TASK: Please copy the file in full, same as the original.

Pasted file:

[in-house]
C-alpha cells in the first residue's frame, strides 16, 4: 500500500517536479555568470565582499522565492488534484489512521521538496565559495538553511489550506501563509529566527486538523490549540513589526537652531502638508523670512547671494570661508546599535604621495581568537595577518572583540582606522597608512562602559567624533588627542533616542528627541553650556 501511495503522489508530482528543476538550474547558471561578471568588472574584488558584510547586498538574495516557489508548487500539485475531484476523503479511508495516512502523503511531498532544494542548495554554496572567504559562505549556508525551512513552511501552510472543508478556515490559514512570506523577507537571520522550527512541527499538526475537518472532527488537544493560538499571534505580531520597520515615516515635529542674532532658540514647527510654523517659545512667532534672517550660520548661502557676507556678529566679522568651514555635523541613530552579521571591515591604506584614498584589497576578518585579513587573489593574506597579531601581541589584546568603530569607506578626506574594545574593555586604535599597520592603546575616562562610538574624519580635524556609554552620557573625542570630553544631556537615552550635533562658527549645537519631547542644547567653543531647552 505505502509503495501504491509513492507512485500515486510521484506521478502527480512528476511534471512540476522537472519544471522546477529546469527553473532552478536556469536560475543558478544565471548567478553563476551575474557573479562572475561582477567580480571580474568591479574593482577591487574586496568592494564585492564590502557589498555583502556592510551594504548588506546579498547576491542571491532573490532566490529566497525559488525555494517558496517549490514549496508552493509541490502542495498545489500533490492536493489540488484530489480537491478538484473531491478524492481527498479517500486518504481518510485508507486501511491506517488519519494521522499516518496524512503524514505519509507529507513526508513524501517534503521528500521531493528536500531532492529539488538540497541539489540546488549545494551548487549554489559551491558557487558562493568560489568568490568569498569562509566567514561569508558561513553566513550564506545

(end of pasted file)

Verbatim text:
[in-house]
C-alpha cells in the first residue's frame, strides 16, 4: 500500500517536479555568470565582499522565492488534484489512521521538496565559495538553511489550506501563509529566527486538523490549540513589526537652531502638508523670512547671494570661508546599535604621495581568537595577518572583540582606522597608512562602559567624533588627542533616542528627541553650556 501511495503522489508530482528543476538550474547558471561578471568588472574584488558584510547586498538574495516557489508548487500539485475531484476523503479511508495516512502523503511531498532544494542548495554554496572567504559562505549556508525551512513552511501552510472543508478556515490559514512570506523577507537571520522550527512541527499538526475537518472532527488537544493560538499571534505580531520597520515615516515635529542674532532658540514647527510654523517659545512667532534672517550660520548661502557676507556678529566679522568651514555635523541613530552579521571591515591604506584614498584589497576578518585579513587573489593574506597579531601581541589584546568603530569607506578626506574594545574593555586604535599597520592603546575616562562610538574624519580635524556609554552620557573625542570630553544631556537615552550635533562658527549645537519631547542644547567653543531647552 505505502509503495501504491509513492507512485500515486510521484506521478502527480512528476511534471512540476522537472519544471522546477529546469527553473532552478536556469536560475543558478544565471548567478553563476551575474557573479562572475561582477567580480571580474568591479574593482577591487574586496568592494564585492564590502557589498555583502556592510551594504548588506546579498547576491542571491532573490532566490529566497525559488525555494517558496517549490514549496508552493509541490502542495498545489500533490492536493489540488484530489480537491478538484473531491478524492481527498479517500486518504481518510485508507486501511491506517488519519494521522499516518496524512503524514505519509507529507513526508513524501517534503521528500521531493528536500531532492529539488538540497541539489540546488549545494551548487549554489559551491558557487558562493568560489568568490568569498569562509566567514561569508558561513553566513550564506545